Swiss give go-ahead to world's tallest elevator in Alps
ZURICH, Aug 25 (Reuters) Train passengers will be able to ride the world's tallest elevator in the heart of the Alps after Swiss authorities gave it the green light today.
The 800-metre elevator will link a high mountain valley to a station on the longest rail tunnel in the world, housing a new high-speed train link between Zurich and Milan.
The Porta Alpina station and elevator project will cost an estimated 40.4 million dollars, the canton of Graubuenden said in a statement.
''This region has great expectations for economic and tourism development,'' Arno Lanfranchi, project leader for the Graubuenden authorities, told Reuters by telephone.
The elevator shaft is far higher than the Taipei 101 building in Taiwan, the world's tallest building.
It is already in place after being used to ferry material up and down to the Gotthard base tunnel, which will be 57 km long when completed in 2016.
The canton hopes to boost the economic fortunes of the remote Surselva valley by slashing journey times from major cities via the Gotthard tunnel. The valley is the source of the River Rhine and surrounded by 3,000-meter peaks.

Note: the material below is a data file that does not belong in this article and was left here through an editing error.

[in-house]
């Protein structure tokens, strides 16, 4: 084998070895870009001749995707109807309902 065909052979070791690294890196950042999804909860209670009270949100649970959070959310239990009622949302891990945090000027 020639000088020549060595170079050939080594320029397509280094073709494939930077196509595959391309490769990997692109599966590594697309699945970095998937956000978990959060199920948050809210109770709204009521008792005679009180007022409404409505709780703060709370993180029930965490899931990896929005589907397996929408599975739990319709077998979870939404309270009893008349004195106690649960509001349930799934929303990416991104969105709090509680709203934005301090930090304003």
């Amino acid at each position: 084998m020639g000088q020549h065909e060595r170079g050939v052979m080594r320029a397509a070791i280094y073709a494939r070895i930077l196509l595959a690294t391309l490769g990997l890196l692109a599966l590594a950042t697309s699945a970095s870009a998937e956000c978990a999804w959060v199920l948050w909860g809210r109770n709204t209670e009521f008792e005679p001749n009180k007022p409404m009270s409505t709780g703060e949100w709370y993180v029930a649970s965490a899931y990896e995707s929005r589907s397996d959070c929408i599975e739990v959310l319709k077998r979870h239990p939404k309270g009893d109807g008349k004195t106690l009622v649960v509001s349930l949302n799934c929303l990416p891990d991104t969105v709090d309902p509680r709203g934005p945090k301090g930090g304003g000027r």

''We hope it will bring tourists who want to experience the Porta Alpina and the mountain scenery,'' Lanfranchi said. ''It may bring people from Milan, who want to escape from the winter fog and up to the sunny mountains.'' The Gotthard rail tunnel, part of a wider project to upgrade north-south links under the Alps, will be far deeper than the existing tunnel and will cut journey times from Zurich to Milan by an hour.
Regional authorities are funding half the Porta Alpina project, with the rest of the money coming from Switzerland's federal government.
''The project cannot be operational until the Gotthard base tunnel is finished,'' Lanfranchi said. ''It should be ready almost immediately after that.'' REUTERS KR RK1829